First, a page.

Heyman's switch could boost pass rush

Dexter Heyman wanted to help his team. So the Louisville sophomore recently approached coaches with the idea of moving from linebacker to defensive end to better take advantage of his athleticism - a switch that could boost Louisville's pass rush.

Dexter Heyman played in eight games – starting one – last season as a true freshman. Though he registered ten tackles in '08, Heyman wanted to make a bigger impact on the Louisville defense. So he approached Louisville defensive coordinator Brent Guy recently and suggested a move from linebacker to defensive end.

"Dexter came to me and that's what you want to have happen," Guy said. "His comment was ‘coach, I believe I can help this football team more at defensive end than I can at linebacker right now.' It was totally unprompted by anyone."

Heyman, 6-foot-3, 240 pounds, started the first game of his college career in Louisville's 27-2 loss to Kentucky last season, recording two solo tackles. His move to the defensive line adds much needs athleticism and depth.


Dexter Heyman could boost
Louisville's pass rush.

"That tells you a lot about Dexter Heyman and where he is with being a Louisville Cardinal," said Guy, who replaced Ron English after last season. "He wants to do what's best for the team and that's what you've got to have. We've got to have guys that want to do whatever they can do to help the football team win and that's what Dexter feels like."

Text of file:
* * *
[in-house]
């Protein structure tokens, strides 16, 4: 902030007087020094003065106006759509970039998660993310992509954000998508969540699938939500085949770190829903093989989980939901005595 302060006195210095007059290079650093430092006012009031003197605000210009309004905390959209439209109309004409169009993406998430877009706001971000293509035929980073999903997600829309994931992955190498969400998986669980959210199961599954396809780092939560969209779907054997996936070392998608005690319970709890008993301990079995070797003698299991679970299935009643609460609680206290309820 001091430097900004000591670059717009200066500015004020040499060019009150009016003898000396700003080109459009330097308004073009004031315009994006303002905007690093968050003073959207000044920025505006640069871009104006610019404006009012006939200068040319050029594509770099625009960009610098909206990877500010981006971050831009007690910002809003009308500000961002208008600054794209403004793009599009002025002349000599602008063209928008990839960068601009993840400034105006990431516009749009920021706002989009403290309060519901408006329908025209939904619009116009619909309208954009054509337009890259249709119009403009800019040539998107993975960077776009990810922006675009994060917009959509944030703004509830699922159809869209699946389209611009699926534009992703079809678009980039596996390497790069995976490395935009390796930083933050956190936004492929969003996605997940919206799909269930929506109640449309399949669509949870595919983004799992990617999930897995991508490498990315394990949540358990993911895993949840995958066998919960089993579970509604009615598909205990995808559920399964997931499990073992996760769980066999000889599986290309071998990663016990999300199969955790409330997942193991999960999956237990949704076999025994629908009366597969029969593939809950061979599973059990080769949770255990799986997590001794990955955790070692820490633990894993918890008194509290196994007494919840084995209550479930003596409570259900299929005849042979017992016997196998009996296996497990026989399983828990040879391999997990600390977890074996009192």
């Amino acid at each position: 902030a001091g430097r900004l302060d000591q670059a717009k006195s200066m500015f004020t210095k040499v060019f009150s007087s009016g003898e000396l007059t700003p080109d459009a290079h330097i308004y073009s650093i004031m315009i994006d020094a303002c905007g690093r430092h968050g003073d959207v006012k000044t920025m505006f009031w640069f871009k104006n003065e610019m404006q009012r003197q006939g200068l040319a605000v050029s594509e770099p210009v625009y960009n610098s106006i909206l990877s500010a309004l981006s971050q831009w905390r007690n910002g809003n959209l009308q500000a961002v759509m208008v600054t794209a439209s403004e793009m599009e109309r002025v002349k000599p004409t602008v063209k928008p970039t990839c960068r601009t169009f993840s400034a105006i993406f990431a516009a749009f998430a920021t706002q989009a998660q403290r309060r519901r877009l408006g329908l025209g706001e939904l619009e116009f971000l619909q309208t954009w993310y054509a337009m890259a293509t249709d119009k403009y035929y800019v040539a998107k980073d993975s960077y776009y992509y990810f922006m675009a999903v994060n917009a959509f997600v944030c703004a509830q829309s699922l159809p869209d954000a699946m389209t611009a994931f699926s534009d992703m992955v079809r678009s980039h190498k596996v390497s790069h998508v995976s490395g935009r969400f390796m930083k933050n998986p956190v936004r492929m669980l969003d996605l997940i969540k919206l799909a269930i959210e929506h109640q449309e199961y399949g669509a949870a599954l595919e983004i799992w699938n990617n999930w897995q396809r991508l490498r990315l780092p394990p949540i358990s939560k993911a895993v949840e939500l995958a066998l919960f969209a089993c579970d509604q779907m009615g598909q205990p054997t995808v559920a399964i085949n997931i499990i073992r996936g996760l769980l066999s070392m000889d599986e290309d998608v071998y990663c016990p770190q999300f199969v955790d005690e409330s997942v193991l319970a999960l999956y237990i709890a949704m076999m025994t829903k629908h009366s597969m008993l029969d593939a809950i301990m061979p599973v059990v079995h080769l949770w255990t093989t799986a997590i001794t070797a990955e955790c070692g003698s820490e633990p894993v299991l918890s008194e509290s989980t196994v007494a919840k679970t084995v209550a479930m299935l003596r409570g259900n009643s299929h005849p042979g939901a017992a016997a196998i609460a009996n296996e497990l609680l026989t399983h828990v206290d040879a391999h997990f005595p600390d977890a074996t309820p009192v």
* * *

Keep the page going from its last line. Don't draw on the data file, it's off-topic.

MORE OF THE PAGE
With junior Rodney Gnat and sophomore Greg Scruggs established at end, Heyman could quickly become a pass rushing threat at his new position. Heyman thought the move wise because he was struggling to defend against the pass.

"That's what we were starting to feel like but no one said anything to him. Dexter just felt that he was having some trouble with pass coverages and felt like he could put his hand on the ground and be successful," Guy said. "He's 240 pounds and he's done a great job in the weight room. So we were pleased that he stepped forward and did it."

Heyman played with his hand down in high school where he was ranked the No. 36 defensive end prospect nationally by Scout.com.

"He's got speed and quickness but (he) doesn't have bulk like some of our other defensive ends," said Guy. "He's got to learn to play the tight end and stay in the C-gap and play those double-teams. That's tough. But he got natural ability as an edge rusher. He's got good quickness for a guy that puts his hand on the ground."


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